The emir of Qatar draped Lionel Messi, the Argentine captain, in the traditional Arab cloak known as a “bisht”
On Sunday, billions of people collectively turned their gaze to the Lusail Stadium in Qatar, as Argentina were crowned World Cup champions after a sparkling final against France.
Yet instead of focusing on the majesty of the football the world had just witnessed, Western media opted to fixate on how the emir of Qatar draped Lionel Messi, the Argentine captain, in the traditional Arab cloak known as a “bisht”.
Reactions from several pundits and journalists have reflected the same racism and Islamophobia that have been prevalent throughout the tournament and in the years leading up to it. But they also underscore the lack of diversity that marks most Western newsrooms — which limits their ability to comprehend much of the world beyond stilted stereotypes.
“The bizarre act that ruined the greatest moment in World Cup history” read one, now redacted, the headline from British newspaper, The Telegraph. “Absolutely grim” declared the headline on Fox Sports, and “disgraceful” read Yahoo Sports.
Others opted for distinctly racist statements, with Mark Ogden, a senior ESPN journalist writing: “All the pics are ruined by somebody making him wear a cape that looks like he’s about to have a haircut”. Similarly, Dan Walker, a football television presenter wrote, in a now-deleted tweet, “I bet Mbappe is delighted he managed to swerve the weird mesh cloak with gold trim,” suggesting losing a World Cup final would have been better.
A bisht, also known as an aba or abaya in other Arab countries, is a garment symbolic of prestige, honour and stature. It is worn on special occasions and only by senior religious figures, political or tribal leaders, representing immense success.
The honour of wearing a bisht, especially if it is draped over you by a person of prestige – let alone by Qatar’s leader – is a rare privilege, a knighting or coronation in many ways. On Sunday, it added to the grandiosity of the occasion and was in recognition of what Messi has accomplished.
For this World Cup did not only represent Argentina’s victory. It also sealed Messi’s status in the eyes of many as the “GOAT” (greatest of all time) of football – above not just his peer Cristiano Ronaldo, but perhaps even the biggest former icons of the game such as Pele and Diego Maradona. He has now won every eminent trophy the sport has to offer, including seven Ballon D’Or titles – awarded to the best player annually.
Now, I do understand that since childhood it has been Messi’s dream to play for Argentina. Part of that dream likely included the hope of one day lifting the solid gold World Cup trophy in an Argentina jersey like Maradona before him. It is reasonable to wonder whether Messi’s wishes were overtaken by events on stage. But the Western media outrage is not about Messi’s dream. It is about an unwillingness, steeped in racism and Orientalism, to accept that football and celebrations can look different in different parts of the world.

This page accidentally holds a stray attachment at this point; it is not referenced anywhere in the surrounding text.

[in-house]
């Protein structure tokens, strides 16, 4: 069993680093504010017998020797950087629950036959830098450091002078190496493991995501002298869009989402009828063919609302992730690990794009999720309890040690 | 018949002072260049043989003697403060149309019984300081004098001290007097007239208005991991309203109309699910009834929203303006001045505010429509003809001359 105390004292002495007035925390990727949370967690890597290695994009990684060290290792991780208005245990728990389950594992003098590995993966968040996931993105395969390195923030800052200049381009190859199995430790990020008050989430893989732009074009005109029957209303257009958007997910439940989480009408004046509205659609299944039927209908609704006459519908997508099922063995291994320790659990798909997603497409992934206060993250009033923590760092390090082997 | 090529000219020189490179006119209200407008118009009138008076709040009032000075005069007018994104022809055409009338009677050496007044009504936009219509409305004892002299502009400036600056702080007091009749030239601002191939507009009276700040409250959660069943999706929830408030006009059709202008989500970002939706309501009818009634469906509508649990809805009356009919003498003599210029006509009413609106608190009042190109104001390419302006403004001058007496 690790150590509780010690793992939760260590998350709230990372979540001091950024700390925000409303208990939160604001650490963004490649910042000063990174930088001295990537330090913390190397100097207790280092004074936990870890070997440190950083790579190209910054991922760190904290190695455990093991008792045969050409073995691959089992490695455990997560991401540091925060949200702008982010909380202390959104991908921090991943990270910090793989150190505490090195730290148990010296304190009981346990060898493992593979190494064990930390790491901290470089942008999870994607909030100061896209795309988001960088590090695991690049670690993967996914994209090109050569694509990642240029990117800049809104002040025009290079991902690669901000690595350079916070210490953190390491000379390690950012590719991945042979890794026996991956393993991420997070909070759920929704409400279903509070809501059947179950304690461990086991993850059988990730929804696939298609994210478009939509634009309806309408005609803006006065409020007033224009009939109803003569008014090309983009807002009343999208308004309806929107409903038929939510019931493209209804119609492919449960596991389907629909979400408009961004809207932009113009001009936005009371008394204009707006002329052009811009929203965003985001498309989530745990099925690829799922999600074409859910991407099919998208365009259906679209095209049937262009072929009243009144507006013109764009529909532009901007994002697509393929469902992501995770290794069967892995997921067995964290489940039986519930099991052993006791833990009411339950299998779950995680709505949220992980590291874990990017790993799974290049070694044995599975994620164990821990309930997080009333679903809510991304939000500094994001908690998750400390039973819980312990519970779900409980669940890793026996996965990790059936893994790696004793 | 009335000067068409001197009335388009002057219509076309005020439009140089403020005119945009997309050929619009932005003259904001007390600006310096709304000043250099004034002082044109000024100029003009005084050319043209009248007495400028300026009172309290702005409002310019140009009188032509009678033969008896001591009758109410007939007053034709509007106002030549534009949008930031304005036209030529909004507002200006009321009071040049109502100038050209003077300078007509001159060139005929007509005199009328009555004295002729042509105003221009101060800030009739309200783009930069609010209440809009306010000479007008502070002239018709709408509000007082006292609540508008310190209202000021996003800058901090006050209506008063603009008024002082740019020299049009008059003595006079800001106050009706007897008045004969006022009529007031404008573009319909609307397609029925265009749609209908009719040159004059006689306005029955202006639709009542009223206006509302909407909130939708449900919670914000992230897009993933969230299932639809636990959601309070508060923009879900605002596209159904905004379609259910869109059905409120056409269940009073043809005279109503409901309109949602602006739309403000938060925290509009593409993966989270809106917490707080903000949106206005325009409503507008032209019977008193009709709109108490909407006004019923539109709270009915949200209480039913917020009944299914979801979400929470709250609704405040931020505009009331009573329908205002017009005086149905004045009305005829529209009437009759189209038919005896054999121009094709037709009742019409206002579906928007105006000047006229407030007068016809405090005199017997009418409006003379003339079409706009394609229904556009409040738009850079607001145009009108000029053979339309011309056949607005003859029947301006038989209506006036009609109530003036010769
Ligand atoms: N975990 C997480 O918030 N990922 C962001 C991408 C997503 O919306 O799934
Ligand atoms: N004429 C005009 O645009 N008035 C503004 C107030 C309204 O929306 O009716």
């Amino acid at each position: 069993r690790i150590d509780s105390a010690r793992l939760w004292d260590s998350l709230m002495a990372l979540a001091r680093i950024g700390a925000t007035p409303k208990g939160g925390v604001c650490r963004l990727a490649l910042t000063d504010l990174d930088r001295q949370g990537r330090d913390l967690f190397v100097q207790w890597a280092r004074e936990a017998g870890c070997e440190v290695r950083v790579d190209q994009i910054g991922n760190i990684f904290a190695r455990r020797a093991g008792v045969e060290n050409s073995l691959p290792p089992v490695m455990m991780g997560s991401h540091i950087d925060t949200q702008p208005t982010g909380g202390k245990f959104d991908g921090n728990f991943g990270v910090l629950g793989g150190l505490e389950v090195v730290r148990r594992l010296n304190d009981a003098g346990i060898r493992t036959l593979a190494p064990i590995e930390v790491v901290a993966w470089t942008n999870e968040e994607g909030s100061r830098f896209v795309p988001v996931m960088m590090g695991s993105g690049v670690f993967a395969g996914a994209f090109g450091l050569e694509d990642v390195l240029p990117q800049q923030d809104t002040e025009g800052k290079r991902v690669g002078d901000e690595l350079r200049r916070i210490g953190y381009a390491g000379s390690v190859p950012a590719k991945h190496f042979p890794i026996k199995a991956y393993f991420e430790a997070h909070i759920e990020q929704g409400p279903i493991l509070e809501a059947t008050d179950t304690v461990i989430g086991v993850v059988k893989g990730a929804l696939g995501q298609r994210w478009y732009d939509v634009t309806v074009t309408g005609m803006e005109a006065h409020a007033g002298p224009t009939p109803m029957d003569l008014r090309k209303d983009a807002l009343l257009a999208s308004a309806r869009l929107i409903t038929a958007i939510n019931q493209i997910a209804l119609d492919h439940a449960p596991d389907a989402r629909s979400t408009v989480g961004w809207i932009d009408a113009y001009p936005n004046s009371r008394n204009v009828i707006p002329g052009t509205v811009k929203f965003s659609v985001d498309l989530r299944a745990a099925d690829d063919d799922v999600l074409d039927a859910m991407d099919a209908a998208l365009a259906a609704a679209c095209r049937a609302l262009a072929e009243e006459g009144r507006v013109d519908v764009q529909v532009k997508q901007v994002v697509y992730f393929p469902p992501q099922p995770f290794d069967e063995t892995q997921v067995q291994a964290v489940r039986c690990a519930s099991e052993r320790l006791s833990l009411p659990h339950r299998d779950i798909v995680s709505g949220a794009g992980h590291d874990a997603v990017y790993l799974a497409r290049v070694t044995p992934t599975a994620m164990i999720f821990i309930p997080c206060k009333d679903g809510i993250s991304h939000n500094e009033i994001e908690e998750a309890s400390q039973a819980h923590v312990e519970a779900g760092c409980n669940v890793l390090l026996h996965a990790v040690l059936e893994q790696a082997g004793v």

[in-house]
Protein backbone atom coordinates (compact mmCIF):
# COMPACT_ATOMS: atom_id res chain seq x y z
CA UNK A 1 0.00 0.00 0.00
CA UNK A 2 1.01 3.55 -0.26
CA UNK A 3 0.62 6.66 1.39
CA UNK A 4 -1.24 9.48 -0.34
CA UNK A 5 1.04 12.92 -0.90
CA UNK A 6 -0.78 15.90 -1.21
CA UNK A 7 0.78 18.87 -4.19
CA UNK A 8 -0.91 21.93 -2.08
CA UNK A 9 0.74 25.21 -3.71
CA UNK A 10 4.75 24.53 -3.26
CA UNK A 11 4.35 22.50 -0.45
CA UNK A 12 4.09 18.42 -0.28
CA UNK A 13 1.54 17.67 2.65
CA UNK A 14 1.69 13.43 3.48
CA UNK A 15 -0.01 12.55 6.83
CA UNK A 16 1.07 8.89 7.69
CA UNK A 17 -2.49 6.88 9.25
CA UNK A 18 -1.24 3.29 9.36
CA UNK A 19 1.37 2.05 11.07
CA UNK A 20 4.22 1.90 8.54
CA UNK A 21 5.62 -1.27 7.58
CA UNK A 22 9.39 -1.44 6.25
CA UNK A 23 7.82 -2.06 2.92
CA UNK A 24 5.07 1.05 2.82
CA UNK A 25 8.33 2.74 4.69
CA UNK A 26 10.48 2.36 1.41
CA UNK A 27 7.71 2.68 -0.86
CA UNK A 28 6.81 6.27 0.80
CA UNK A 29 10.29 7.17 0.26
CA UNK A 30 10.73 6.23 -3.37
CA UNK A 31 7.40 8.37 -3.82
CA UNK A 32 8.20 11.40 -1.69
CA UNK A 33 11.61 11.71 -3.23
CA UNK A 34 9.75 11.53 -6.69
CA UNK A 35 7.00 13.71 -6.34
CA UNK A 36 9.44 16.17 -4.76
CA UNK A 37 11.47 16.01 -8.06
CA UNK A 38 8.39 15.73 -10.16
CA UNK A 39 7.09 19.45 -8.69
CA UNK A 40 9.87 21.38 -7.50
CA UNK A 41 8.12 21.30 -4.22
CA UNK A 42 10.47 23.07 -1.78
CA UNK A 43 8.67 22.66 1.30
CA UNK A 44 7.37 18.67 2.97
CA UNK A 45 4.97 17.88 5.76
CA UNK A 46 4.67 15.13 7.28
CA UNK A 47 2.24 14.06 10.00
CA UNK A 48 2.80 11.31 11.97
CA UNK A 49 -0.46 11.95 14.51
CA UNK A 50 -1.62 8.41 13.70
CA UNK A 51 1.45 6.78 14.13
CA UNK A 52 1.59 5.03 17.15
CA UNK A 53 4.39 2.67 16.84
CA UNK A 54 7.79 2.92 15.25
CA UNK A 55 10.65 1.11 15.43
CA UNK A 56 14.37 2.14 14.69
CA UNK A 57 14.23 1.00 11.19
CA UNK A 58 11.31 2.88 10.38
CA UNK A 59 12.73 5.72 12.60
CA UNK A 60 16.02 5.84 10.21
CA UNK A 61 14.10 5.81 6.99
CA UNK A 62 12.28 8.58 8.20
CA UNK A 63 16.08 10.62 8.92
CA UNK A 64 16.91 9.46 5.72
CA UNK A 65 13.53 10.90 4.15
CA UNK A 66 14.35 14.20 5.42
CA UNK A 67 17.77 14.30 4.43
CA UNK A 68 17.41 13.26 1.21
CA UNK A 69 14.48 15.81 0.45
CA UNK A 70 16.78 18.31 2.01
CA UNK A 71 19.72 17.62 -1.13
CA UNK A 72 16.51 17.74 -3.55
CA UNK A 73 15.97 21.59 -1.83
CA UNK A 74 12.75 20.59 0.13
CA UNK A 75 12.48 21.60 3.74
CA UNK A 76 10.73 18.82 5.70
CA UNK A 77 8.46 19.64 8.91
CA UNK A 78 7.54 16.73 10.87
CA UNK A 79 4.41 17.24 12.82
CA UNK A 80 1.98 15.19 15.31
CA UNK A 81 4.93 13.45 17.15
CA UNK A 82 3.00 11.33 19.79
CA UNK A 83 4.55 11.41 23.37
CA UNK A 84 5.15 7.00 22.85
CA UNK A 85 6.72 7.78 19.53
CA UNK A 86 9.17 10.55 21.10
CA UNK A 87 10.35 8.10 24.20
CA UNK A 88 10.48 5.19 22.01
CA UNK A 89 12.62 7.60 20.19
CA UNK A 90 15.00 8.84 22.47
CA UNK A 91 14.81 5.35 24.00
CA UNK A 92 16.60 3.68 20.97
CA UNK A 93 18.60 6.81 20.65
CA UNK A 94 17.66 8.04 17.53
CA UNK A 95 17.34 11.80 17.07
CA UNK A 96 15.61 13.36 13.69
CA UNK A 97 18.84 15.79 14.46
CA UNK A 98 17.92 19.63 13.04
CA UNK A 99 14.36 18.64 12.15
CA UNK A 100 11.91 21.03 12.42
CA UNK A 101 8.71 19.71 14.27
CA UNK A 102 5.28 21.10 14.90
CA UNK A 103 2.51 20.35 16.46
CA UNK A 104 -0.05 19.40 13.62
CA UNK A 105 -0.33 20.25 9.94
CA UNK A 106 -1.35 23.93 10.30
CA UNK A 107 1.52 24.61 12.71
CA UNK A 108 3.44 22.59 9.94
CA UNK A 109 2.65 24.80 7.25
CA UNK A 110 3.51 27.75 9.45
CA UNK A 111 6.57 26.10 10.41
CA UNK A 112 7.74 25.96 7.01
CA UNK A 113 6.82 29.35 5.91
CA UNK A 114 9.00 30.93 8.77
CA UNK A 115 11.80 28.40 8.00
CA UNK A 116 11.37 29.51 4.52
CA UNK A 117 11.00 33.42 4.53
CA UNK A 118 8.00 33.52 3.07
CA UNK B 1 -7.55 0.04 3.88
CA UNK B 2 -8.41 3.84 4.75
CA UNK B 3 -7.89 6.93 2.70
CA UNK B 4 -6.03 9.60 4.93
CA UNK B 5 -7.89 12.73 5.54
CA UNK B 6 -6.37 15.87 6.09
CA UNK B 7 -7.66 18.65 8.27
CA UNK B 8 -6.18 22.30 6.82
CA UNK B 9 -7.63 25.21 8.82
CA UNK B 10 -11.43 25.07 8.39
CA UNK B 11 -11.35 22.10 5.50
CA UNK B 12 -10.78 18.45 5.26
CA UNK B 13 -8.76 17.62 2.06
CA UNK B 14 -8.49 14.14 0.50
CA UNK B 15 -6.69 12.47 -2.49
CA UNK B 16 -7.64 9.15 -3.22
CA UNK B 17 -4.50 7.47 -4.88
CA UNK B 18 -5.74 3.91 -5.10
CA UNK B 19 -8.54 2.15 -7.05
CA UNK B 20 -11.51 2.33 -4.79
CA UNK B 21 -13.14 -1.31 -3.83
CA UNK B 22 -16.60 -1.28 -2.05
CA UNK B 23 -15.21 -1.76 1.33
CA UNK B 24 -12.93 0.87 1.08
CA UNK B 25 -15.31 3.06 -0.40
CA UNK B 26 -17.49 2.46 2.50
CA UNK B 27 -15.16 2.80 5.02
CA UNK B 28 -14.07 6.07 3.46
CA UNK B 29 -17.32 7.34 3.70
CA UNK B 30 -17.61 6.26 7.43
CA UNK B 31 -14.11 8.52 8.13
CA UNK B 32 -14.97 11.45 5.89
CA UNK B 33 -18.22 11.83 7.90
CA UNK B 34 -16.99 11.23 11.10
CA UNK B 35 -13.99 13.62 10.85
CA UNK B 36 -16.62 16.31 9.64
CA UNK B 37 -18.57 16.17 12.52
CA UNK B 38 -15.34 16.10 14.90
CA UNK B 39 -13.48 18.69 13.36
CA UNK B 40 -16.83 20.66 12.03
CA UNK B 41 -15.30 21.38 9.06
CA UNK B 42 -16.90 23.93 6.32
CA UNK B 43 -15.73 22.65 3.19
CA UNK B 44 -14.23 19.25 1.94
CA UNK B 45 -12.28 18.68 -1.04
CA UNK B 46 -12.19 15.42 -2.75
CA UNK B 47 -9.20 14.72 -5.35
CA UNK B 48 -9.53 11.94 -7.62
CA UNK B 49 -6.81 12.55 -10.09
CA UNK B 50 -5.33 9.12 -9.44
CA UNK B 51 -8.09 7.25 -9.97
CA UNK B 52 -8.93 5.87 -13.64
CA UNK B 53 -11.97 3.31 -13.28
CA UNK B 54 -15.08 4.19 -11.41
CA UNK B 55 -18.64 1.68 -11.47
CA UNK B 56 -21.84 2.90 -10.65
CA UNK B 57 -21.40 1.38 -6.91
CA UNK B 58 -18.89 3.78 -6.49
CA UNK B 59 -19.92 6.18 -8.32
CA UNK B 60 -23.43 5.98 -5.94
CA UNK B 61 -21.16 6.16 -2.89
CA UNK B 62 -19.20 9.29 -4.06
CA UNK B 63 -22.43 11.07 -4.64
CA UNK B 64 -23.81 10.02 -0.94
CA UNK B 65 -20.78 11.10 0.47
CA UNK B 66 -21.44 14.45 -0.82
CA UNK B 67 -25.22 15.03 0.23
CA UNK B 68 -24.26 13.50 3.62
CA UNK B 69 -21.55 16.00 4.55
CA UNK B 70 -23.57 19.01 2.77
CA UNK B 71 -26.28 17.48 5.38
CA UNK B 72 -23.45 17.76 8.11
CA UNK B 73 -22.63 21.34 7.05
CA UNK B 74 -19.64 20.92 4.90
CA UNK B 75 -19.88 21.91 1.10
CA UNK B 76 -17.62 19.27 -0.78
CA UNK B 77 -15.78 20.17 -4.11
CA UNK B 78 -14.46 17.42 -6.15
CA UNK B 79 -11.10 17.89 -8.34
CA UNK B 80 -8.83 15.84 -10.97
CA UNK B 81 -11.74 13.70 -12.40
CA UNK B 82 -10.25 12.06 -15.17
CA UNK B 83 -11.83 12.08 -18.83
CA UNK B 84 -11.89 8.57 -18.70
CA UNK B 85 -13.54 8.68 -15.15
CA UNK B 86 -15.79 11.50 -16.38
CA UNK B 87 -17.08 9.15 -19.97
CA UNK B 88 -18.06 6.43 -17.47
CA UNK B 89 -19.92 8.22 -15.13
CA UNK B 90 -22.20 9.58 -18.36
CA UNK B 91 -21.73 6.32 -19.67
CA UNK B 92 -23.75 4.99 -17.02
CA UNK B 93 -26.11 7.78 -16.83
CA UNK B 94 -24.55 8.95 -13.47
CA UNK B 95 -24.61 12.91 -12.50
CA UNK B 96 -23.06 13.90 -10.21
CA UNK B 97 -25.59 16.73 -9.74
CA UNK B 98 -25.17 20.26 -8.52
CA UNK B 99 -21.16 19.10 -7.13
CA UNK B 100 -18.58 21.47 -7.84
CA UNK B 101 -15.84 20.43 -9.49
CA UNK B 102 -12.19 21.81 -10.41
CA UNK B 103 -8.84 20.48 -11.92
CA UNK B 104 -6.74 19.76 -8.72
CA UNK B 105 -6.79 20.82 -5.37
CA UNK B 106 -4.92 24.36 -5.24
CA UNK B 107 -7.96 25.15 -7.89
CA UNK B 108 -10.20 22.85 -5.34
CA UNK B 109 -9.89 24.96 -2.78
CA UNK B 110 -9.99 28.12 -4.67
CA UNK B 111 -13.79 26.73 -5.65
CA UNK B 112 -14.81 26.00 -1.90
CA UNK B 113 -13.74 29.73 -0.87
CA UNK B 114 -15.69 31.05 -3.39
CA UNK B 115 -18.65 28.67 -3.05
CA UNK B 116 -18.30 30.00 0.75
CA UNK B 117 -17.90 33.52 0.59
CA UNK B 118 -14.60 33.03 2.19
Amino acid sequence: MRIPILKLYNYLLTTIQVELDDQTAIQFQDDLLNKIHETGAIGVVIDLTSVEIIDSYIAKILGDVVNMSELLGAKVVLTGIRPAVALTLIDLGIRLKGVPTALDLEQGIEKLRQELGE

At no point did Messi appear to show disdain for the bisht. Nor was his number 10 Argentina shirt – a jersey so iconic it sold out globally ahead of the final – covered beyond recognition.
It is not uncommon for victorious athletes to be given gifts or items of clothing reflective of local cultures. The aptest example is Pele’s 1970 World Cup victory in Mexico, where a sombrero was placed on his head. Was Pele’s moment “hijacked”, as Australia’s 7 News claimed happened in the case of Messi?
Indeed, from the day Qatar was awarded the right to host the World Cup, Western outlets have displayed their “shock”. Eurocentric and hypocritical objections persisted in the build-up to the epochal tournament and continued through it. The outrage over Messi’s bisht was one last show of ignorance.
The Moroccan national team’s success in the World Cup represented pride for many Arabs and Africans around the world. For me, as an Iraqi Arab, it was truly inspiring to see the triumph of another Arab nation and to witness their culturally similar celebrations. But, like with the bisht, Western media once again displayed anti-Arab ignorance after Morocco’s series of shock victories.
After they eventually bowed out to France in the semi-finals, ESPN posted a photograph of the Moroccan players in prostration, a symbol of humility to God for billions of Muslims around the world. But the caption read: “Moroccan players and staff bow in appreciation to their supporters that came out in force”.
A German news outlet, Welt, compared Moroccan players celebrating by pointing one finger towards the sky to ISIL (ISIS) fighters. No Western outlet draws such parallels for Messi when he celebrates by pointing his fingers towards the sky after scoring goals. The affectionate images of Moroccan players celebrating with their mothers, a reflection of the importance of family in African and Arab cultures, were mocked by a Danish television channel: The Moroccans were compared with a family of monkeys.
Yet such racism, ignorance and outright incompetence in journalism are not entirely surprising given the lack of representation in most Western newsrooms. In the United States, 40 percent of the population is not white. But a 2020 Reuters Institute study found that nearly 90 percent of top editors are white. Improving diversity at senior levels in newsrooms will help Western media outlets build safeguards against displays of ignorance — though that would need these organisations to accept their failure in dismantling barriers to growth for non-white journalists.
In the Arab world, some are excitedly calling the bisht-wearing Argentine captain “Sheikh Messi”. That too is a reflection of the affection he enjoys. Let us not taint his – and Argentina’s – glorious victory with a racist furore over a gesture of admiration and respect.
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